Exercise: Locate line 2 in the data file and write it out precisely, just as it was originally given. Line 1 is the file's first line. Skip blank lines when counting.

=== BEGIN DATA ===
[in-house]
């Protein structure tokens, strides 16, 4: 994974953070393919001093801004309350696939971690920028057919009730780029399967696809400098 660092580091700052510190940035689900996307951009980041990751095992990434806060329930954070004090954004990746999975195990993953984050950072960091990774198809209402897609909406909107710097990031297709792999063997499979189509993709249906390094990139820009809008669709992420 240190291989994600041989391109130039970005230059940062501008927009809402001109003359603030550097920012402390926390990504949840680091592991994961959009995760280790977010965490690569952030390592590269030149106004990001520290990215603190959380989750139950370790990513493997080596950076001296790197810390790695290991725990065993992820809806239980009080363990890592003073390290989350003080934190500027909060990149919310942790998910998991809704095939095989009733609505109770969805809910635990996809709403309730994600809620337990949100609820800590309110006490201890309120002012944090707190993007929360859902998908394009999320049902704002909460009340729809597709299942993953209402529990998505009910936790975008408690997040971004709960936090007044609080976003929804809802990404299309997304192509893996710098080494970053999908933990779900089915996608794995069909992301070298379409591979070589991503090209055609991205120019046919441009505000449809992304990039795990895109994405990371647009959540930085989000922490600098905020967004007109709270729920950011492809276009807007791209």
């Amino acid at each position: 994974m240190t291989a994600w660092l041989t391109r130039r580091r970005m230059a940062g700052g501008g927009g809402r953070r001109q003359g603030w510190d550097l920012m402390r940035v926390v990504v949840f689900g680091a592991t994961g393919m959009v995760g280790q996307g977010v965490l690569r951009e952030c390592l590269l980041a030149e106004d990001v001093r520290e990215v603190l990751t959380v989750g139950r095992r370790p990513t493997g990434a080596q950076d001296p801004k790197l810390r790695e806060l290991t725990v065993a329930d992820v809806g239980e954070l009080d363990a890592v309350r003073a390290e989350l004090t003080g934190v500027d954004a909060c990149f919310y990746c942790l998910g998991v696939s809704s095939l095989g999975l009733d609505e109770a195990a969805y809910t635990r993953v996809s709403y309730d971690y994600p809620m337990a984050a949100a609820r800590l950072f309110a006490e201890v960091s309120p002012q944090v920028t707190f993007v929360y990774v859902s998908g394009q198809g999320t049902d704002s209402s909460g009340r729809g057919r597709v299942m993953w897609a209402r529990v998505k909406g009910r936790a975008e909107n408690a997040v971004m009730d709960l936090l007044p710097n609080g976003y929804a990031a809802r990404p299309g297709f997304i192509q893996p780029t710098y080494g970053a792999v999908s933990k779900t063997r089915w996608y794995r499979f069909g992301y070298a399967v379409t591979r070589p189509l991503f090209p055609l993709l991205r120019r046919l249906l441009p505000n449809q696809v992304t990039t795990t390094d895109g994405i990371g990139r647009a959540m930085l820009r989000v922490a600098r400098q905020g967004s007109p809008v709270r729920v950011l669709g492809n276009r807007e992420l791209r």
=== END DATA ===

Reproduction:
């Protein structure tokens, strides 16, 4: 994974953070393919001093801004309350696939971690920028057919009730780029399967696809400098 660092580091700052510190940035689900996307951009980041990751095992990434806060329930954070004090954004990746999975195990993953984050950072960091990774198809209402897609909406909107710097990031297709792999063997499979189509993709249906390094990139820009809008669709992420 240190291989994600041989391109130039970005230059940062501008927009809402001109003359603030550097920012402390926390990504949840680091592991994961959009995760280790977010965490690569952030390592590269030149106004990001520290990215603190959380989750139950370790990513493997080596950076001296790197810390790695290991725990065993992820809806239980009080363990890592003073390290989350003080934190500027909060990149919310942790998910998991809704095939095989009733609505109770969805809910635990996809709403309730994600809620337990949100609820800590309110006490201890309120002012944090707190993007929360859902998908394009999320049902704002909460009340729809597709299942993953209402529990998505009910936790975008408690997040971004709960936090007044609080976003929804809802990404299309997304192509893996710098080494970053999908933990779900089915996608794995069909992301070298379409591979070589991503090209055609991205120019046919441009505000449809992304990039795990895109994405990371647009959540930085989000922490600098905020967004007109709270729920950011492809276009807007791209």